“Lesson 19 Class Preparation Material: Redemption of the Dead,” Foundations of the Restoration Teacher Material (2019)
“Lesson 19 Class Preparation Material,” Foundations of the Restoration Teacher Material
Note: Instead of reading this first section of this lesson, you may choose to watch the video “Glad Tidings: The History of Baptisms for the Dead” (6:55) and then ponder the questions at the end of the section.
At the age of 17, Joseph Smith was heartbroken over the sudden death of his older brother Alvin, whom he greatly loved and admired. The Smith family “asked a Presbyterian minister in Palmyra, New York, to officiate at his funeral. As Alvin had not been a member of the minister’s congregation, the clergyman asserted in his sermon that Alvin could not be saved. William Smith, Joseph’s younger brother, recalled: ‘[The minister] … intimated very strongly that [Alvin] had gone to hell’” because Alvin had not been baptized (Teachings of Presidents of the Church: Joseph Smith , 401).
The clergyman’s response to Alvin’s death may have sounded harsh. However, his teaching was based on the truth that all people must accept Christ and be baptized to be saved (see John 3:5).
In January 1836, more than 12 years after Alvin’s death, the Prophet Joseph Smith gathered with his father and other Church leaders in an upper room of the nearly completed Kirtland Temple. During the meeting, the Prophet had a vision of the future, now recorded in Doctrine and Covenants 137.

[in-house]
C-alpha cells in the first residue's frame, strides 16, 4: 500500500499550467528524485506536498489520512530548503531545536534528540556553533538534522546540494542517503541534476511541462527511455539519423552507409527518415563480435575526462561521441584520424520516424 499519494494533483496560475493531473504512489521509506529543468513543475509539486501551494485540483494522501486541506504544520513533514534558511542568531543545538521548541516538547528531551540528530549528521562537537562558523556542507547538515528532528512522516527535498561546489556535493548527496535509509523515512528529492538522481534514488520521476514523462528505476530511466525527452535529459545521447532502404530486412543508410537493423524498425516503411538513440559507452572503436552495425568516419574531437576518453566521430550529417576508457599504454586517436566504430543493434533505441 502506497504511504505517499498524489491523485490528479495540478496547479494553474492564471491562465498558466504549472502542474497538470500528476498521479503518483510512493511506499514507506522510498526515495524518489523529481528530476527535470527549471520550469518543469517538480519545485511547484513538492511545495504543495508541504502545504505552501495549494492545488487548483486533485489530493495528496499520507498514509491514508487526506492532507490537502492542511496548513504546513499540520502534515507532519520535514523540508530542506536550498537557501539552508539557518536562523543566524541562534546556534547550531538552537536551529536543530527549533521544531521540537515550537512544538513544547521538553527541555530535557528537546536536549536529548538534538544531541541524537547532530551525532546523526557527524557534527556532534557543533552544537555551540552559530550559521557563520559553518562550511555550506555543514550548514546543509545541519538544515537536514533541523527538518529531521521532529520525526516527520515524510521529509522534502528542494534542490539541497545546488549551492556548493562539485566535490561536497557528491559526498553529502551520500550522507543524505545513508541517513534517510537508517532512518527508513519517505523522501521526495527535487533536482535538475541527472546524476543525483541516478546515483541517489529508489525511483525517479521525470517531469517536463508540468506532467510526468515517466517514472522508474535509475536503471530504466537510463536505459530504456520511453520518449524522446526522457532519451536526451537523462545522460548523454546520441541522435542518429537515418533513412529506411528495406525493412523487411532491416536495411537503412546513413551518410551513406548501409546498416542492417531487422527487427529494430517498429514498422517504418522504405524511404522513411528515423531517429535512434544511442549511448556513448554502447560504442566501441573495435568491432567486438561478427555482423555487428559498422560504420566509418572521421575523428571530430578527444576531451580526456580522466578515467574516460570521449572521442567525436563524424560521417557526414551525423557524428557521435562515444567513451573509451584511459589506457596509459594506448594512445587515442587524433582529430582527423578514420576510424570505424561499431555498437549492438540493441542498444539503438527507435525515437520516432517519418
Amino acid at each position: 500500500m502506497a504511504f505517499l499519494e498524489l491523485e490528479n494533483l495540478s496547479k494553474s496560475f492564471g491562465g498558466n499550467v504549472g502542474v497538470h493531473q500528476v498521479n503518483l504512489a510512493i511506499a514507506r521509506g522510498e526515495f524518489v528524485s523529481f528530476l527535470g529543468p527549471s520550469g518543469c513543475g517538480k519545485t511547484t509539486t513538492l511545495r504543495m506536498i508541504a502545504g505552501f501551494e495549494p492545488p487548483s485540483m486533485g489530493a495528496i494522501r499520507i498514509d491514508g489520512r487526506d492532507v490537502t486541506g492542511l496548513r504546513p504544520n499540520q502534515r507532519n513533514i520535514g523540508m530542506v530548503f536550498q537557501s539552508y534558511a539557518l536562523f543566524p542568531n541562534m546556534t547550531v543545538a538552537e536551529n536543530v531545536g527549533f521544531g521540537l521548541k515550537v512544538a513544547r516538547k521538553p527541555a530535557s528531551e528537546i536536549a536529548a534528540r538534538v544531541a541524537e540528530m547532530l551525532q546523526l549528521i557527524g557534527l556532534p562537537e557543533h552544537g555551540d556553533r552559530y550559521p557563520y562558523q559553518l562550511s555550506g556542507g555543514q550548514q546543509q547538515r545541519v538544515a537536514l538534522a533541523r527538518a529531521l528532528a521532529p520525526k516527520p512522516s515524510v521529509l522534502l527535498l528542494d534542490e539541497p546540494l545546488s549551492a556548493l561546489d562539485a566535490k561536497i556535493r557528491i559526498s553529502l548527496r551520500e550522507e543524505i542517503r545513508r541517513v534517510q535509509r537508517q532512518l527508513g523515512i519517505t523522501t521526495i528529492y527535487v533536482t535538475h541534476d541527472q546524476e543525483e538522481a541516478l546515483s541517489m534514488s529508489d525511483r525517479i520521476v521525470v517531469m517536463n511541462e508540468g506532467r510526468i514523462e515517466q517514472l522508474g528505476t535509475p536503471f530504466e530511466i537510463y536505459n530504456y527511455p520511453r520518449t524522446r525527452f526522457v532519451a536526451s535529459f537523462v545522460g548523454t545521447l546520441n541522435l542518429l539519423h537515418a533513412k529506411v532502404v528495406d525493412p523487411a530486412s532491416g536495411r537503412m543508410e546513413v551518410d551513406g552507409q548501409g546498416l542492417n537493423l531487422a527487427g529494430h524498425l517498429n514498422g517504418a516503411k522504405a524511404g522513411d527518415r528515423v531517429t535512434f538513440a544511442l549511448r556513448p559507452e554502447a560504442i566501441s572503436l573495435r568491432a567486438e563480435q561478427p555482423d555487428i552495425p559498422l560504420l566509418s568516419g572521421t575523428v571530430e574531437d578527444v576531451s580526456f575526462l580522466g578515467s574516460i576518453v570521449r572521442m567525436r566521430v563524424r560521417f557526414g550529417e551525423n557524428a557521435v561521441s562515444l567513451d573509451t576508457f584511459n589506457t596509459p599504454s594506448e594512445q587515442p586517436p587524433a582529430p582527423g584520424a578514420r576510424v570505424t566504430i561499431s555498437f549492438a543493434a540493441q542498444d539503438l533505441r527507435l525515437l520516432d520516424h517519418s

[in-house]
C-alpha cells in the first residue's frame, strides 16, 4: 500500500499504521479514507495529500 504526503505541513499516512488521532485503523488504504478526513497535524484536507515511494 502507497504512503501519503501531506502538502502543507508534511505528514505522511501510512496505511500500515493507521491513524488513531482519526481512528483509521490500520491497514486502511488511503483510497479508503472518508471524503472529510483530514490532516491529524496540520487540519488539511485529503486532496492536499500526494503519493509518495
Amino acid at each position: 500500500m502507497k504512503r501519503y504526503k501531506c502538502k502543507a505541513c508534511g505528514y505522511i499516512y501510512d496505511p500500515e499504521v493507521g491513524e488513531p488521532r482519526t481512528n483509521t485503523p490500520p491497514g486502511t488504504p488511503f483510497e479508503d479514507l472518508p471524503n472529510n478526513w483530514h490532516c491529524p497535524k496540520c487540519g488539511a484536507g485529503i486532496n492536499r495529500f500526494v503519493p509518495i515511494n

Joseph “marveled” at seeing his brother Alvin in the celestial kingdom because Alvin had not been baptized. Four years later, in August 1840, the Prophet began teaching the Saints the doctrine of baptism for the dead. The Apostle Paul had taught this doctrine in the New Testament before the Lord restored it in our day (see 1 Corinthians 15:29).
In a letter to her husband, Vilate Kimball wrote of the Saints’ excitement over this newly restored doctrine:
President Smith has opened a new and glorious subject. … He says it is the privilege of this church to be baptized for all their kinsfolk that have died before this gospel came forth. … By so doing, we act as agents for them, and give them the privilege of coming forth in the first resurrection. He says they will have the Gospel preached to them in Prison. … Since this order has been preached here, the waters have been continually troubled. During conference there were sometimes from eight to ten elders in the river at a time baptizing. … Is not this a glorious doctrine? (Vilate Kimball, in Janiece Johnson and Jennifer Reeder, The Witness of Women: Firsthand Experiences and Testimonies from the Restoration , 181)
The Smith family undoubtedly felt great joy when Hyrum was baptized for his brother Alvin.
The following year, in 1841, the Lord declared that “this ordinance belongeth to my house” and that after the temple font was ready, the Saints were to stop performing baptisms for the dead in the river (see Doctrine and Covenants 124:29–34). Joseph Smith provided further instructions about the redemption of the dead in two letters he wrote to the Saints while he was in hiding due to false accusations. The content of these letters is now found in Doctrine and Covenants 127 and 128. The Prophet taught that only when a gospel ordinance, such as baptism for the dead, is performed by priesthood authority and a proper record is kept will the ordinance be binding on earth and in heaven (see Doctrine and Covenants 127:5–7; 128:1–9).